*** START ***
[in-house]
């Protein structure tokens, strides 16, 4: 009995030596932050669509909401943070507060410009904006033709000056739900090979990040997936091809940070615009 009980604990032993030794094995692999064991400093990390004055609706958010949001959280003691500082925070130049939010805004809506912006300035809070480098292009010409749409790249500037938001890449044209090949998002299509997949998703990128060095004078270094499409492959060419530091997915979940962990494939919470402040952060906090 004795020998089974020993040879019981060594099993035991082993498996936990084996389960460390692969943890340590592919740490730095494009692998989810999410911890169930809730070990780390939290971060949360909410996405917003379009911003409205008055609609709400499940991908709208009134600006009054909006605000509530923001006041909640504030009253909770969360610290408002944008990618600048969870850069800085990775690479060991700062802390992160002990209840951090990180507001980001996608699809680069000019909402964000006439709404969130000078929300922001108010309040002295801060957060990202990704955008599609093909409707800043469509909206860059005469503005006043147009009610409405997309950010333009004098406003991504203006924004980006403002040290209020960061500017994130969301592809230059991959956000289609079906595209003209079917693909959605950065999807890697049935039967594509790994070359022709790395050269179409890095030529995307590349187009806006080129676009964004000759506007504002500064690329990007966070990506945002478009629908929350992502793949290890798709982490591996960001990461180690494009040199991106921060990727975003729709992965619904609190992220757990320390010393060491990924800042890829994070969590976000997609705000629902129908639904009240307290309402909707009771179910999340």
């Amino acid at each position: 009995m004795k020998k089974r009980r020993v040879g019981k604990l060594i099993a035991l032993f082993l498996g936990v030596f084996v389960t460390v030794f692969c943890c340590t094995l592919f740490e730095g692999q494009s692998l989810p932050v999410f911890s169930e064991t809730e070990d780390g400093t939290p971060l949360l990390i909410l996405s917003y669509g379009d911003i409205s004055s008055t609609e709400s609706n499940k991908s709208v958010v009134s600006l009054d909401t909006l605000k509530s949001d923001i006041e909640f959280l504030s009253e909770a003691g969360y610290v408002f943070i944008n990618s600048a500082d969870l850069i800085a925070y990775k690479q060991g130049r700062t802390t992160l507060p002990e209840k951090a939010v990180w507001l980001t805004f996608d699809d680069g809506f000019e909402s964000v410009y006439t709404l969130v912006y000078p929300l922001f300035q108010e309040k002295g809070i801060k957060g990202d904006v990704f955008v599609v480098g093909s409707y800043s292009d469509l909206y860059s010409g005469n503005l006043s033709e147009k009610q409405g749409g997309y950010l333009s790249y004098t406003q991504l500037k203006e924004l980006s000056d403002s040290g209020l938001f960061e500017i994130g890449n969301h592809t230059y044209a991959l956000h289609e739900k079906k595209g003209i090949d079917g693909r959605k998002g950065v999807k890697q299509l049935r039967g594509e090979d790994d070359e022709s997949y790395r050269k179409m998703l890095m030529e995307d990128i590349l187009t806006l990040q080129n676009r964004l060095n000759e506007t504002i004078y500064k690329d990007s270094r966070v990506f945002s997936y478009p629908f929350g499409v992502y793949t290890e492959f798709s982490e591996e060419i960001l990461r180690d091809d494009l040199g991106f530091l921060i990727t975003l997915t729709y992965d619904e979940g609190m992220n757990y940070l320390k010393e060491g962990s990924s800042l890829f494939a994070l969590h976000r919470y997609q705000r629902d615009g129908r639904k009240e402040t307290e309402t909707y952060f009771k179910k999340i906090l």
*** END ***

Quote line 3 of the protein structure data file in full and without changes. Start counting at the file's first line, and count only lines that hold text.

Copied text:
């Amino acid at each position: 009995m004795k020998k089974r009980r020993v040879g019981k604990l060594i099993a035991l032993f082993l498996g936990v030596f084996v389960t460390v030794f692969c943890c340590t094995l592919f740490e730095g692999q494009s692998l989810p932050v999410f911890s169930e064991t809730e070990d780390g400093t939290p971060l949360l990390i909410l996405s917003y669509g379009d911003i409205s004055s008055t609609e709400s609706n499940k991908s709208v958010v009134s600006l009054d909401t909006l605000k509530s949001d923001i006041e909640f959280l504030s009253e909770a003691g969360y610290v408002f943070i944008n990618s600048a500082d969870l850069i800085a925070y990775k690479q060991g130049r700062t802390t992160l507060p002990e209840k951090a939010v990180w507001l980001t805004f996608d699809d680069g809506f000019e909402s964000v410009y006439t709404l969130v912006y000078p929300l922001f300035q108010e309040k002295g809070i801060k957060g990202d904006v990704f955008v599609v480098g093909s409707y800043s292009d469509l909206y860059s010409g005469n503005l006043s033709e147009k009610q409405g749409g997309y950010l333009s790249y004098t406003q991504l500037k203006e924004l980006s000056d403002s040290g209020l938001f960061e500017i994130g890449n969301h592809t230059y044209a991959l956000h289609e739900k079906k595209g003209i090949d079917g693909r959605k998002g950065v999807k890697q299509l049935r039967g594509e090979d790994d070359e022709s997949y790395r050269k179409m998703l890095m030529e995307d990128i590349l187009t806006l990040q080129n676009r964004l060095n000759e506007t504002i004078y500064k690329d990007s270094r966070v990506f945002s997936y478009p629908f929350g499409v992502y793949t290890e492959f798709s982490e591996e060419i960001l990461r180690d091809d494009l040199g991106f530091l921060i990727t975003l997915t729709y992965d619904e979940g609190m992220n757990y940070l320390k010393e060491g962990s990924s800042l890829f494939a994070l969590h976000r919470y997609q705000r629902d615009g129908r639904k009240e402040t307290e309402t909707y952060f009771k179910k999340i906090l």